Exploiting the Rainforest (Amazon project part 4)


Humans have been exploiting the forest for thousands of years. Today, we still use a technique used in the early 20th century to make tyres. One man may look after 30 hectares of land, but only find 60 rubber trees. The rubber taper then scrapes some diagonal lines through the bark. A natural resin called latex; which lies just underneath the bark, comes out and is collected. They then turn this into rubber. A rubber tree can be harvested many times, and does little or no damage to the environment.


Now, most ways of exploiting the forest starts with a chainsaw, and cutting down hundreds of trees. Logging companies specialize in this field. They tend to cut down the most valuable trees like Mahogany. Mahogany is in great demand, especially in the UK. Mahogany is worth £500 per cubic meter, or around £10,000 per tree. These trees are rare as the logging companies can only find one to two adult trees per hectare.  To get to these precious trees, the companies must build roads, cutting down lots of trees. Then when they find a tree they want, they cut it down, pulling down and damaging others trees in the process. Next, they drag it out to the road and load it onto a truck. Pulling down one tree damages at least 28 others in the process. They then go back in to get about 20 less valuable trees for timber, doing the same amount of damage each time. In one area there may be to logging companies, where they have to cut down 30 trees a day ach, totalling 300 trees per week or a massive 15,000 per year. Only some legal companies replace less than a third of what they took, but the illegal companies do not care. The Lorries taking the trees are relentless. Whether they are taken away by river or road, the trees all end up in the same place, the sawmill. There is said to be over 4,000 sawmills in Amazonia. In the sawmills they cut extremely thin slices of the less valuable timer, and then stick them together to make ply wood. The Amazonian hard wood is in great demand. Before, we use to exploit the tropical forests of Asia, but that supply is almost completely gone. So more and more companies have come to Amazonia, causing vast areas of damaged land.


Another way of exploiting the forest is mining. First, they clear a huge area of forest, and then dig deep below the surface. The rocks underneath the Amazonian soil are rich in minerals such as gold, copper, iron, lead and many more. One of the big mines is translated as being called Great future, but others tell a different story. This mine now produces 3.000 tones of these precious minerals a year, compared to the 15,000 tones at its peak. They use high-pressure hoses to wash the unwanted soil away, making large ponds. Where there is unweathered rock, they employ hundreds of local people to use a pick and shovel to mine the ore out.  These people are lucky to get £10 a day. To make the tin that we use for cans, the ore is heated and ground several times. They then wash it in water, and the tin sinks to the bottom, where as all the other minerals wash away. The tin costs $6,000 a ton and is sent to factories to be made into objects like cans. There are many mines like this across the Amazon, and now places where the earth contains oil, gas and uranium are being discovered.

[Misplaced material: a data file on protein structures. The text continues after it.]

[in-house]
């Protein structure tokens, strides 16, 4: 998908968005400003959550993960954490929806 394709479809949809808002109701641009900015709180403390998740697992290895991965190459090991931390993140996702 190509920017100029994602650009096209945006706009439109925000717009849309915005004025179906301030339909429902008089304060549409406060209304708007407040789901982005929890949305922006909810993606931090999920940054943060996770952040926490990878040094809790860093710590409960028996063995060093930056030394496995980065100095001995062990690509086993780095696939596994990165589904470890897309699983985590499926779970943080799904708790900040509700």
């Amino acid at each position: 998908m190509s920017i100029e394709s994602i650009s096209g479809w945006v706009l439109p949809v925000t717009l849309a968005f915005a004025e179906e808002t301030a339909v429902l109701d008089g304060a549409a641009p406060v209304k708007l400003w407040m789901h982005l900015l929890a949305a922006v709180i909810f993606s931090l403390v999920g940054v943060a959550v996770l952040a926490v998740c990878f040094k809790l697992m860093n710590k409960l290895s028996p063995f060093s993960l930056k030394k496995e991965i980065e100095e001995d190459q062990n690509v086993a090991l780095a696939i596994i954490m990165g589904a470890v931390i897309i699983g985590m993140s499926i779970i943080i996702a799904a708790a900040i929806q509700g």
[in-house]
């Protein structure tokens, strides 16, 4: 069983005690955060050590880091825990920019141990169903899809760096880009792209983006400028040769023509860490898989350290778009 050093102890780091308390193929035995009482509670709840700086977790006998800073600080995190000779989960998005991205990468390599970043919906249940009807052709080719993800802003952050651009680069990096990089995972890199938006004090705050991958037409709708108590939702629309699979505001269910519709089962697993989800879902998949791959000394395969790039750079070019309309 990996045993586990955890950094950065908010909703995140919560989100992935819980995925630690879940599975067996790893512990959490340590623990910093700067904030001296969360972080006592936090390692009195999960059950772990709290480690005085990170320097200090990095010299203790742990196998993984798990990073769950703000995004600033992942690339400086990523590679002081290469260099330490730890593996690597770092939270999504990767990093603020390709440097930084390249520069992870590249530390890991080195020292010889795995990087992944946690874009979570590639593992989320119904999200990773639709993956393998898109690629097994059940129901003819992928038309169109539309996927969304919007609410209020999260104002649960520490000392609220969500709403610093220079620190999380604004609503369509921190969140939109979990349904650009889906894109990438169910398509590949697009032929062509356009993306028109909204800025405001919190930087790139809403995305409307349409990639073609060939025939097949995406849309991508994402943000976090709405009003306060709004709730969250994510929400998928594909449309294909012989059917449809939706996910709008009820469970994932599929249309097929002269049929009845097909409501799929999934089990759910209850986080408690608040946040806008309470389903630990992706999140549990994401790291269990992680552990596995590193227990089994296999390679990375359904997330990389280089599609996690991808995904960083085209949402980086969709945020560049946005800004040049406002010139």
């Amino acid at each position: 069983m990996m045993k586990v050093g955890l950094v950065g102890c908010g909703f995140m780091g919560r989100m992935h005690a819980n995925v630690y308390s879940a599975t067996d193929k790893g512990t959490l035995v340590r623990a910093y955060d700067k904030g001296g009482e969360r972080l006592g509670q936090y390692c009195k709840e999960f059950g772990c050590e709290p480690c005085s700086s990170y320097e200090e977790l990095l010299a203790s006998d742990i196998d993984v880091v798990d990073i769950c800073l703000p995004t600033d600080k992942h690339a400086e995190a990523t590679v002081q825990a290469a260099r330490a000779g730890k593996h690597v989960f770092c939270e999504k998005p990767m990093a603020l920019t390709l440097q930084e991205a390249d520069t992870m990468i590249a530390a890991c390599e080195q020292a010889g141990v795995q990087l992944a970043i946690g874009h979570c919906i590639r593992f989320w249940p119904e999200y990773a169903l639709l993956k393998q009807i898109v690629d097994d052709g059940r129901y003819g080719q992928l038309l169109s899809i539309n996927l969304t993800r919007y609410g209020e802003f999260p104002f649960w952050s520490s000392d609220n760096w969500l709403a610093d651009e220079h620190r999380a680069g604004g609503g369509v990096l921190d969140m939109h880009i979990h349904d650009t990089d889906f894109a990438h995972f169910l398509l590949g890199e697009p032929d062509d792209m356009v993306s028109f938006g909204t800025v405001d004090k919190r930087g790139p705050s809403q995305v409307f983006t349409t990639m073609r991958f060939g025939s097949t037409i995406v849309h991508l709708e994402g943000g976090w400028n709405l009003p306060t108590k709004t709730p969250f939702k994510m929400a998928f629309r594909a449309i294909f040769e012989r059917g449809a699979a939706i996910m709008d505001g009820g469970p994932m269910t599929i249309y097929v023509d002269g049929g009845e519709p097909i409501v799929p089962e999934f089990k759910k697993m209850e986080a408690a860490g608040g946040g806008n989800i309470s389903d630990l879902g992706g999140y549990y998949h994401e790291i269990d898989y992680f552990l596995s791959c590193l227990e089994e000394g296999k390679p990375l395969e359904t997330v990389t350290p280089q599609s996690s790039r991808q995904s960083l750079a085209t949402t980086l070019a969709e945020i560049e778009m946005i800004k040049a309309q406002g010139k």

Although logging and mining area both big causes of deforestation, the biggest cause so far is cattle ranching. When the government gave away free land, many took advantage, most of whom made cattle ranches. They cleared a huge area of land, so big; they have to use mobile phones to communicate. One particular ranch has 2,000 cattle in 3,000 hectares of land. Though compared to the Brazilian government standards, this is only a medium sized ranch. The neighbouring ranch has 15,000 hectares of land and s classed as a large ranch. The owners keep a specially bred type of cattle called zeboo cattle. To improve their herd, they use modern techniques and chemicals such as Artificial Insemination, where they make the females pregnant. Despite all this, there is o0nly enough beef for their own population.  After about 3 years, the soil becomes so acidic, the only thing that will grow is grass, grass so poor that even the cows don not like to eat it. As fertilizer is not available in large quantities n the area, the fields are just enlarged when the soil becomes infertile. If this continues, ranches will own a great deal of the land in Amazonia, but in Amazonia, clearing land is a way of claiming it as yours.


The last method of exploiting the forest is farming. 10,000 small farmers picked up the offer of free land, so roads were built through the forest. Over 1,000,000 people came to the Amazon, but nothing happened. They were promised a new start in a new place, with money and fertilizer, but the Brazilian government did not live up to its promises. Many people made them selves a 50 hectare plot, but the Amazonian soil did not live up to its promises either. So most people left the plot, and cleared more land somewhere else. For the few that stayed, life is hard. They grow coffee, coco, corn rice and fruit, but only for low prices. The soil is very infertile so the crops they can grow can not live up to their potential. They get by with what they can, and even though they continually beg the companies and the government for more money, the answer is always no.

Through all this, deforestation is the key issue; it affects the climate, the environment and the indigenous people within the forest. It is said hat the Amazon rainforest will be almost completely gone in 40 years time, but the Brazilian government disagree, saying it will not be gone for at least another 300 years time. Whatever the correct figure, can we really afford to lose one of nature’s best creation? The clock is ticking and it only so long before the rainforest is gone, unless we all do something about it.


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